Layla Hazaineh ’20 recently received international recognition for her efforts on behalf of women who have been harassed and treated unfairly.
The peace & conflict studies major received the Next Generation Peacemaker Award from the Peace and Justice Studies Association (PJSA) for providing empowerment to women and encouraging them to exercise freedom as an act of rebellion to these injustices.
Hazaineh, who was raised in a Palestinian refugee family in Amman, Jordan, was granted the award for the video blog (vlog) she started last year. The vlog features a series of videos challenging the unfair treatment of women in Arab societies, connecting with and encouraging women to express themselves. In the videos, Hazaineh shares her own struggles, such as the courage it took for her to remove her headscarf.
For Hazaineh, the Peacemaker award was motivation to keep reaching toward a peaceful and equitable society.
“Winning the award reminded me that despite the hardships and burdens of activism, there will always be communities in which we feel supported and empowered,” she says. “The support and appreciation I felt gave me hope and increased my determination to keep going.”
Associate Professor of Peace & Conflict Studies and Sociology Lee Smithey had the honor of presenting Hazaineh with the award. Smithey shared his excitement and pride in her accomplishment.
“In the midst of the debate over the [Brett] Kavanaugh hearing … issues of patriarchy and misogyny were on everybody’s mind," says Smithey, "and so Layla receiving the award for the work that she’s done to challenge toxic masculinity seems timely."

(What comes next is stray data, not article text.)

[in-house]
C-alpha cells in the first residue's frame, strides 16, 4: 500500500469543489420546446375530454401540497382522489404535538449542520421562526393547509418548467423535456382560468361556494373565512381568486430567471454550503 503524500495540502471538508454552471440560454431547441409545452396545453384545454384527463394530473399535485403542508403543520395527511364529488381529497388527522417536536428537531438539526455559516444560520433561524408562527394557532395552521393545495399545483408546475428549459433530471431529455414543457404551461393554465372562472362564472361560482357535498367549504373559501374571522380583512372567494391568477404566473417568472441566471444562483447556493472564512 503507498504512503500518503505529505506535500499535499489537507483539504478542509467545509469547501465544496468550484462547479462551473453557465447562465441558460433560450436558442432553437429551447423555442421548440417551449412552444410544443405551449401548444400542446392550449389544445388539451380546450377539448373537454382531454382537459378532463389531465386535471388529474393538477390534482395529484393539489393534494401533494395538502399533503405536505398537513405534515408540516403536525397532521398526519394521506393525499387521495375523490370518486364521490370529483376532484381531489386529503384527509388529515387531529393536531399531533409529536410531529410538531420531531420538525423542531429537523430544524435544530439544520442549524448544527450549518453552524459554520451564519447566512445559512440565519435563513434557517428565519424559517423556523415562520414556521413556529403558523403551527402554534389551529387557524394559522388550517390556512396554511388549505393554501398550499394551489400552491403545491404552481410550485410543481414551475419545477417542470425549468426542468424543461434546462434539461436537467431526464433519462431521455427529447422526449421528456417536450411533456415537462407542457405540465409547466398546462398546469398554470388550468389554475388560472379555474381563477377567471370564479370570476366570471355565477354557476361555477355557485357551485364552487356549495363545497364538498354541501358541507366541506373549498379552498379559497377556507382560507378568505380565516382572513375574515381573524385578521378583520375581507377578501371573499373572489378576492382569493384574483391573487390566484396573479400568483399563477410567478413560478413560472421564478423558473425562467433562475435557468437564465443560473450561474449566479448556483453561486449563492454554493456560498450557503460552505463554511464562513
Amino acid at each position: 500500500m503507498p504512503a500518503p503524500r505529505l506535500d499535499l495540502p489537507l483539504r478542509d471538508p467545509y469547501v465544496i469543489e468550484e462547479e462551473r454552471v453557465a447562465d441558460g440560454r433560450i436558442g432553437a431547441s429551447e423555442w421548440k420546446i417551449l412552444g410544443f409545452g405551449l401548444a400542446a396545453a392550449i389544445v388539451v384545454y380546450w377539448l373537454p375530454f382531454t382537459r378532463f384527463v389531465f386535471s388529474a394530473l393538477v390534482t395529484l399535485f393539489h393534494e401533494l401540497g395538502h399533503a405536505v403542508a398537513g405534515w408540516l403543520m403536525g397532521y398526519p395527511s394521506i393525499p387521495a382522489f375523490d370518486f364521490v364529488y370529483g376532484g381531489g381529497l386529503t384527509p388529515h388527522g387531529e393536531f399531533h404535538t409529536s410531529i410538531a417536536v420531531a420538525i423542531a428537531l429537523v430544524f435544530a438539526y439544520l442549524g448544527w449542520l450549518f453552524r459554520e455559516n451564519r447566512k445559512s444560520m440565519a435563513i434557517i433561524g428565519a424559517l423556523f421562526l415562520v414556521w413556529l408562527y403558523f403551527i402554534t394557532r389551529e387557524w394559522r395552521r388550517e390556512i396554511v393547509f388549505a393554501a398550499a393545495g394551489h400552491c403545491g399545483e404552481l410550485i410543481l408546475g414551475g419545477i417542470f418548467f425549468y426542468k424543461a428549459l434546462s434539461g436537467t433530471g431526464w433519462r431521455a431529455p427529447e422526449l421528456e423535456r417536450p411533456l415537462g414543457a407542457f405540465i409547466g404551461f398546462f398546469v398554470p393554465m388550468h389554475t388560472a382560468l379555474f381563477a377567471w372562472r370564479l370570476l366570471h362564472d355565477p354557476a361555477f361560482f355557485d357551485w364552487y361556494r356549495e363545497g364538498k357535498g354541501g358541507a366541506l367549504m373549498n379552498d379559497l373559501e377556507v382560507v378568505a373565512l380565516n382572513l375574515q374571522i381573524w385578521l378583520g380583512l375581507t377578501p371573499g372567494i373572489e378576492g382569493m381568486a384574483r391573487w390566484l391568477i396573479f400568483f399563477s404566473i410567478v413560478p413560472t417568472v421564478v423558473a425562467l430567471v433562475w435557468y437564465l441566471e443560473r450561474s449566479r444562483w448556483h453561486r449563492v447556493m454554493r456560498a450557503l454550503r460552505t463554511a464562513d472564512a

Hazaineh received the award at the PJSA Conference at Arcadia University last month. PJSA, affiliated with the International Peace Research Association, is a professional association that brings together activists, scholars, K–12 teachers, and professors throughout the United States and Canada to discuss peace-building and social change. The theme for this year’s conference, attended by 10 Swarthmore students and faculty, was “Revolutionary Nonviolence in Violent Times.”
Swarthmore was also well-represented at the conference by alumni and former professors, including former Lang Professor George Lakey, who spoke about revolutionary nonviolence, and Jim MacMillan, former journalist-in-residence for War News Radio who spoke about gun violence policy and reform.
For students, the conference was an opportunity to engage with diverse perspectives about social justice and learn directly from researchers and activists in the field. Killian McGinnis ’19, a peace & conflict studies and gender studies special major from Baltimore, Md., described how a workshop she attended granted her new insights for her senior thesis that would be hard to obtain in a classroom setting.
“The research of Ph.D. candidate Carol Daniel Kasbari on everyday acts of resistance in Palestine presented me with a grounded view of activism," McGinnis says, "and an approach to theory using culturally informed understandings of people’s circumstance to define it rather than imposing external conceptualizations."
Following the conference, Hazaineh felt most empowered by connecting with a community of change-makers, people who are also rebuilding peace within modern society.
“The people in the conference created a beautiful space where I felt solidarity and connection, despite not knowing everyone there,” she says. “I am greatly grateful for that recognition and experience.”